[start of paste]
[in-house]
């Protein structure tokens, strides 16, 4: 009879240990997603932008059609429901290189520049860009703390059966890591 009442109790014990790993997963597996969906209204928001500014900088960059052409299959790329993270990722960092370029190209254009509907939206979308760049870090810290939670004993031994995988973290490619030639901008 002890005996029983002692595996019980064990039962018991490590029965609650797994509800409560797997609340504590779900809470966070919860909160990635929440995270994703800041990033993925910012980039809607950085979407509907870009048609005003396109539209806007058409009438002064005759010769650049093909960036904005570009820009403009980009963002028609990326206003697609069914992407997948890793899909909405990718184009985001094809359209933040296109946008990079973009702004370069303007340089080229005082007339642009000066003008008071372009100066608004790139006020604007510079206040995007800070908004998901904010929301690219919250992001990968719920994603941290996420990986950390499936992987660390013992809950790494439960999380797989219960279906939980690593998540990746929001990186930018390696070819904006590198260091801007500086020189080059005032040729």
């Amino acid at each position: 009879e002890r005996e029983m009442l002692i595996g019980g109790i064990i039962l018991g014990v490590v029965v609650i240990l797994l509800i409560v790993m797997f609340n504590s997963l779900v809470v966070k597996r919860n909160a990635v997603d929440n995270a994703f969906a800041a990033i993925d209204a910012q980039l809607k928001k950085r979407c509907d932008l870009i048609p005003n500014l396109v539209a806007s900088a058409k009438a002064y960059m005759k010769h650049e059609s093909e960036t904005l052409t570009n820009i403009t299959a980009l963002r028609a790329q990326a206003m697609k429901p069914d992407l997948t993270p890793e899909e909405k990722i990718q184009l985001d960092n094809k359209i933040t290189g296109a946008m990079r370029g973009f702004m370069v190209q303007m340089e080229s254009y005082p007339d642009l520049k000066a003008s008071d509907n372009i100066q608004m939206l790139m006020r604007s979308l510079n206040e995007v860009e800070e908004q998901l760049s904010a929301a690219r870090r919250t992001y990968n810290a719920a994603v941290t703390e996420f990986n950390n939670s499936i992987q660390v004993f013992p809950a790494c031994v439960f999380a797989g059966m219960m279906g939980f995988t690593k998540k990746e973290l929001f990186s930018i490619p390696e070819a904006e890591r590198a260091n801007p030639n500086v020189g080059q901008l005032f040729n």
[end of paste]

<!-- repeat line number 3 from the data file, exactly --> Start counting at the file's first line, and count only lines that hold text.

């Amino acid at each position: 009879e002890r005996e029983m009442l002692i595996g019980g109790i064990i039962l018991g014990v490590v029965v609650i240990l797994l509800i409560v790993m797997f609340n504590s997963l779900v809470v966070k597996r919860n909160a990635v997603d929440n995270a994703f969906a800041a990033i993925d209204a910012q980039l809607k928001k950085r979407c509907d932008l870009i048609p005003n500014l396109v539209a806007s900088a058409k009438a002064y960059m005759k010769h650049e059609s093909e960036t904005l052409t570009n820009i403009t299959a980009l963002r028609a790329q990326a206003m697609k429901p069914d992407l997948t993270p890793e899909e909405k990722i990718q184009l985001d960092n094809k359209i933040t290189g296109a946008m990079r370029g973009f702004m370069v190209q303007m340089e080229s254009y005082p007339d642009l520049k000066a003008s008071d509907n372009i100066q608004m939206l790139m006020r604007s979308l510079n206040e995007v860009e800070e908004q998901l760049s904010a929301a690219r870090r919250t992001y990968n810290a719920a994603v941290t703390e996420f990986n950390n939670s499936i992987q660390v004993f013992p809950a790494c031994v439960f999380a797989g059966m219960m279906g939980f995988t690593k998540k990746e973290l929001f990186s930018i490619p390696e070819a904006e890591r590198a260091n801007p030639n500086v020189g080059q901008l005032f040729n």